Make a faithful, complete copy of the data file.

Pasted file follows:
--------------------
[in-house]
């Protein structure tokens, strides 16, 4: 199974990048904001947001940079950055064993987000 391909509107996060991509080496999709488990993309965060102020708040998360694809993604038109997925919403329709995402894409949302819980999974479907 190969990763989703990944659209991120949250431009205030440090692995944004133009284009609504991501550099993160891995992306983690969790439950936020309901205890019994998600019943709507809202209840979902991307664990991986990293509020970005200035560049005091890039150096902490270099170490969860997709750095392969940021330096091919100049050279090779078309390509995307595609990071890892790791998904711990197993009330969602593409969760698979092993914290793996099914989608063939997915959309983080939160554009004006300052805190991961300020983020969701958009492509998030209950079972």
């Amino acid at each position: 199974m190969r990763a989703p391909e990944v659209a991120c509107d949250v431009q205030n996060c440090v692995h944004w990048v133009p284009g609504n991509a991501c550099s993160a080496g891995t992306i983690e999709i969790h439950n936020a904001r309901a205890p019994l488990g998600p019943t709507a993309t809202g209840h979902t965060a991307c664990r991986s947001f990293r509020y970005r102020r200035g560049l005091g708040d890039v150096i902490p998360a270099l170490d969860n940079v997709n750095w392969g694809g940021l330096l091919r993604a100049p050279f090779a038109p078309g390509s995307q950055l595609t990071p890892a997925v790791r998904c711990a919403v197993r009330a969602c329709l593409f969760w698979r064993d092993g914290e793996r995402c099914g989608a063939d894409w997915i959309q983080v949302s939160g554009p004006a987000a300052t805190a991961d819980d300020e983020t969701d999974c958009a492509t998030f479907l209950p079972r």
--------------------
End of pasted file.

[in-house]
């Protein structure tokens, strides 16, 4: 199974990048904001947001940079950055064993987000 391909509107996060991509080496999709488990993309965060102020708040998360694809993604038109997925919403329709995402894409949302819980999974479907 190969990763989703990944659209991120949250431009205030440090692995944004133009284009609504991501550099993160891995992306983690969790439950936020309901205890019994998600019943709507809202209840979902991307664990991986990293509020970005200035560049005091890039150096902490270099170490969860997709750095392969940021330096091919100049050279090779078309390509995307595609990071890892790791998904711990197993009330969602593409969760698979092993914290793996099914989608063939997915959309983080939160554009004006300052805190991961300020983020969701958009492509998030209950079972």
């Amino acid at each position: 199974m190969r990763a989703p391909e990944v659209a991120c509107d949250v431009q205030n996060c440090v692995h944004w990048v133009p284009g609504n991509a991501c550099s993160a080496g891995t992306i983690e999709i969790h439950n936020a904001r309901a205890p019994l488990g998600p019943t709507a993309t809202g209840h979902t965060a991307c664990r991986s947001f990293r509020y970005r102020r200035g560049l005091g708040d890039v150096i902490p998360a270099l170490d969860n940079v997709n750095w392969g694809g940021l330096l091919r993604a100049p050279f090779a038109p078309g390509s995307q950055l595609t990071p890892a997925v790791r998904c711990a919403v197993r009330a969602c329709l593409f969760w698979r064993d092993g914290e793996r995402c099914g989608a063939d894409w997915i959309q983080v949302s939160g554009p004006a987000a300052t805190a991961d819980d300020e983020t969701d999974c958009a492509t998030f479907l209950p079972r």